I've just finished writing the eBook "After The Breakup" for our "Relationships" section.  In a couple of the forums I'm a member of, the most heartfelt queries you see include "How do I start again?" "When does the hurt go away?"  It was the ongoing multitude of similar queries about breakups with partners, husbands, or best friends that eventually prompted me to write the book.

And it's sad to realize just how many people are on this journey; trying to put their lives back together.  The ones I have the most respect for are those who say they really tried to save the relationship; believe they did everything they could, and determine that they're going to be a better person for the experience; they're going to learn from it and improve.

Emotions can dominate our actions and reactions, even though we don't want that to happen sometimes. Society often sees emotions as a sign of weakness. So we're used to trying to put those emotions aside and focusing on being rational.

No matter how logical you may be, you will always have feelings. One way or another, someone or something will get through you.

Having positive emotions are a lifelong goal for those of us concerned about emotional health and self improvement. But there is no clear way to totally ignoring a negative experience and replacing it with a positive one. Life just doesn't work that way.

What if you could work towards mending that experience? 

An argument with your partner the night before will affect your entire day. You will go to work angry, tired, and your mind will wander. You'll know that you haven't given of your best today.   On the way home from work you won't notice that the sun is shining and you'd probably not be tempted to stop at a roadside stand to pick up some fresh fruit that you know your partner loves. All this because that one negative experience has contaminated the way you perceive the reality around you.

Finding a safe place to relax your mind will do wonders for your emotional and mental state. That place is relatively easy to find. It can be an actual place or an imaginary location.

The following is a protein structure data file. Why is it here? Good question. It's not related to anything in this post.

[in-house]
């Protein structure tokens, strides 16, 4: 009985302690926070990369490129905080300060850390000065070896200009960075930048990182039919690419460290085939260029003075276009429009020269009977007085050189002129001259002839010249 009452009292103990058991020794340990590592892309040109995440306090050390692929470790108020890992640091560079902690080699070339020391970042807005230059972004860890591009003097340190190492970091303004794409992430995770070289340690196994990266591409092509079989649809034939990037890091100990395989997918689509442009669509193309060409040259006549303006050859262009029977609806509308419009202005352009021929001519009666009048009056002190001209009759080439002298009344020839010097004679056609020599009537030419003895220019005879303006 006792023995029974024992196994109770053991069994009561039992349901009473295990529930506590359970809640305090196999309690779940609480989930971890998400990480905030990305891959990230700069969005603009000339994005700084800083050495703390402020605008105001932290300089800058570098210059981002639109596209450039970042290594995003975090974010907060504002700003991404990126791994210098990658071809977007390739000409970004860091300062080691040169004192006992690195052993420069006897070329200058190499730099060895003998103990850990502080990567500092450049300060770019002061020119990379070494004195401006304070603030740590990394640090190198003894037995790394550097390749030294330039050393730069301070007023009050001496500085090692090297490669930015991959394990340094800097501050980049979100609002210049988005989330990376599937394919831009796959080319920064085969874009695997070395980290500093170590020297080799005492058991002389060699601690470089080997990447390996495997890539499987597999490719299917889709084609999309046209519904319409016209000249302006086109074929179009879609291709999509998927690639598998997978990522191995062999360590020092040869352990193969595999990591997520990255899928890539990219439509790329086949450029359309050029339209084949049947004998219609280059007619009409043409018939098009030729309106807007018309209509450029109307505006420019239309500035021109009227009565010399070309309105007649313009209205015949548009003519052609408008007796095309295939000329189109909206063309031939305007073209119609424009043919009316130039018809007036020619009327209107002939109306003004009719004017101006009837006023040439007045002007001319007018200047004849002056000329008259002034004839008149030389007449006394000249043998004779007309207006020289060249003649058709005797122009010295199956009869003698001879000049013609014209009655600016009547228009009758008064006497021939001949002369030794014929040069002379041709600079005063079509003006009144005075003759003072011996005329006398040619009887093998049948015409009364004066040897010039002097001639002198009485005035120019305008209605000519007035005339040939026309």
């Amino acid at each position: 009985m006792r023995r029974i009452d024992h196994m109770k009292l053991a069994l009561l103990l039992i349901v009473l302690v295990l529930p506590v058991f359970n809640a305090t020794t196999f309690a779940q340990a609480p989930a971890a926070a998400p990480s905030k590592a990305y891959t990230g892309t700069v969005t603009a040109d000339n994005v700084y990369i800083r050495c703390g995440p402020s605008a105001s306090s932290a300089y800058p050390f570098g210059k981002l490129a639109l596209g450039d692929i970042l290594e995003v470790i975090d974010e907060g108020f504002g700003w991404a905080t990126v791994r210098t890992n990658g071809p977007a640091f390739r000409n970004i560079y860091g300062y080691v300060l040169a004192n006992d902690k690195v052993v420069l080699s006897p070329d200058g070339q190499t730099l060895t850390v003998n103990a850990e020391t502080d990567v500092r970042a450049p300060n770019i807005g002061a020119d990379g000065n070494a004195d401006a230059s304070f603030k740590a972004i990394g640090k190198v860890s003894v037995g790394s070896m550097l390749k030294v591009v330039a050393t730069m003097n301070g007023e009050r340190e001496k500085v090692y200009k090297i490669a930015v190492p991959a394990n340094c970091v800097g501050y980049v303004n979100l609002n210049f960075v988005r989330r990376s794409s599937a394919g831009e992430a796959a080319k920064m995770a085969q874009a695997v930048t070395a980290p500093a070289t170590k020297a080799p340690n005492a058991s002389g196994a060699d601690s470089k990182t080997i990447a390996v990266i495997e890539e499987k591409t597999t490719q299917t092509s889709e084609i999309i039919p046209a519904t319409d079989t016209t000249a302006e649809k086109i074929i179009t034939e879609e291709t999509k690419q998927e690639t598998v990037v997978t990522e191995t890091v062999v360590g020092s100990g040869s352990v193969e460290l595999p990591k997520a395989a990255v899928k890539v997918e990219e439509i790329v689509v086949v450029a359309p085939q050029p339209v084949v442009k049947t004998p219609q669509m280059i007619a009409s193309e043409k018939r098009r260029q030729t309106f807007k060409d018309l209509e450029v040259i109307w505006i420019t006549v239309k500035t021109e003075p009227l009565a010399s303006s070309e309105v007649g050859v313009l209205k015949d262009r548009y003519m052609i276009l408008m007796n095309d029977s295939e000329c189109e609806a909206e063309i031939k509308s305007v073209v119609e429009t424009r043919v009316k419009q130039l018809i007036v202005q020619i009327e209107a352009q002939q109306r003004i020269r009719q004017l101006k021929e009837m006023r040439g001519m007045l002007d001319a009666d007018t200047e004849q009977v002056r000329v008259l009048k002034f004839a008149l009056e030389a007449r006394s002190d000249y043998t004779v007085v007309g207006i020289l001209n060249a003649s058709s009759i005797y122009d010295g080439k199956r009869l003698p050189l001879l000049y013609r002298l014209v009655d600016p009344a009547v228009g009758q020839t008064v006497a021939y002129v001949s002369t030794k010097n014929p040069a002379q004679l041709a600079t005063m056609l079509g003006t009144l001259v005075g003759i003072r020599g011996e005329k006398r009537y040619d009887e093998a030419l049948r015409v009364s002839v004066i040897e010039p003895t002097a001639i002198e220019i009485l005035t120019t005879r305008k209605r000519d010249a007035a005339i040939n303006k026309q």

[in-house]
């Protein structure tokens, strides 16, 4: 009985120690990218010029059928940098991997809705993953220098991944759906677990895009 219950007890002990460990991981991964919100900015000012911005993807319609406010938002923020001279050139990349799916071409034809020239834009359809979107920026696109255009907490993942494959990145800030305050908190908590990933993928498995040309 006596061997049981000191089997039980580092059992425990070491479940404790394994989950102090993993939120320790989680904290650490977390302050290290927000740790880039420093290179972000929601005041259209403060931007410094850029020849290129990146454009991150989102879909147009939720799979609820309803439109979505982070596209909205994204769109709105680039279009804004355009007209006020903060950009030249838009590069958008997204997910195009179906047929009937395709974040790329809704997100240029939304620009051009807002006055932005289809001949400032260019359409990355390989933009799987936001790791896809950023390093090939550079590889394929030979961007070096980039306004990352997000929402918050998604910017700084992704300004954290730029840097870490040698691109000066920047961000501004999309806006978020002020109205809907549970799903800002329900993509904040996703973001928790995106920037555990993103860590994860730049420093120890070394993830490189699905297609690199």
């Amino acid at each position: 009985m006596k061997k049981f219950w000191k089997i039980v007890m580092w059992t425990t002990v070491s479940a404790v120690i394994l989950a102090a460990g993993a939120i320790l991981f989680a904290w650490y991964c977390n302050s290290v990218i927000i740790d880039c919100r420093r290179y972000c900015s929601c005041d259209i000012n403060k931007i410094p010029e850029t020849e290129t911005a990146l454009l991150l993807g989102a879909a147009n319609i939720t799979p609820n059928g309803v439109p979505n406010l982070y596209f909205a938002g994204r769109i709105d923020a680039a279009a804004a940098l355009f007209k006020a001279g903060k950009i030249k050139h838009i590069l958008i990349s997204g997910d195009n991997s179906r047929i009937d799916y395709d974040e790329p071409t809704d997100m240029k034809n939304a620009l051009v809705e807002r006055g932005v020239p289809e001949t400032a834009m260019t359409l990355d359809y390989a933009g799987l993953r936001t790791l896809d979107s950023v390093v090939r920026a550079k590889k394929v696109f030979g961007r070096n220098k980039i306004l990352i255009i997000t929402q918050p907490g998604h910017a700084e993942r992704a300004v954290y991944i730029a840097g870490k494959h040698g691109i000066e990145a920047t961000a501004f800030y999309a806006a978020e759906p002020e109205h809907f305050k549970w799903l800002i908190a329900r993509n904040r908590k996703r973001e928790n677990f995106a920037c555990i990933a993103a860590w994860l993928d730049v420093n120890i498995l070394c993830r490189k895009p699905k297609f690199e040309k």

Stop on the way home from work… at your local park. Somewhere green. I know you think you don't have the time. Just give it a shot. We're only talking ten or twenty minutes. Get caught up in your surroundings. The trees, shrubs, flowers. Hopefully a big blue sky. Your mind will drift away from the negative thoughts that have dominated your day.

Can't stop off right now? Alright… head home. A safe haven can take many forms. It can be a song, a movie, even a person or animal. The main thing is allow yourself to get completely involved with this new activity.

You might still get flashes of the problem every now and then. Ignore it and get even more absorbed in what you are doing.

When the walk, the song, or the movie ends you will return to reality. You will return from your safe zone with an increased energy level. You will feel better about yourself and have gained confidence. You will see that any issue can be resolved. Ready to go and talk it through with the person you love?

That small escape from a harsh reality can increase your emotional and mental health. Try todo this often, for any major problem, and you'll be on your way to self improvement.


And if you need some help with repairing your relationship right now, there's "Would You Like To Be Newlyweds Again?" in the "Relationship" section.  Haven't we all needed some help along the way?


"When you feel good about yourself,

others will feel good about you, too". 
~Jake Steinfeld

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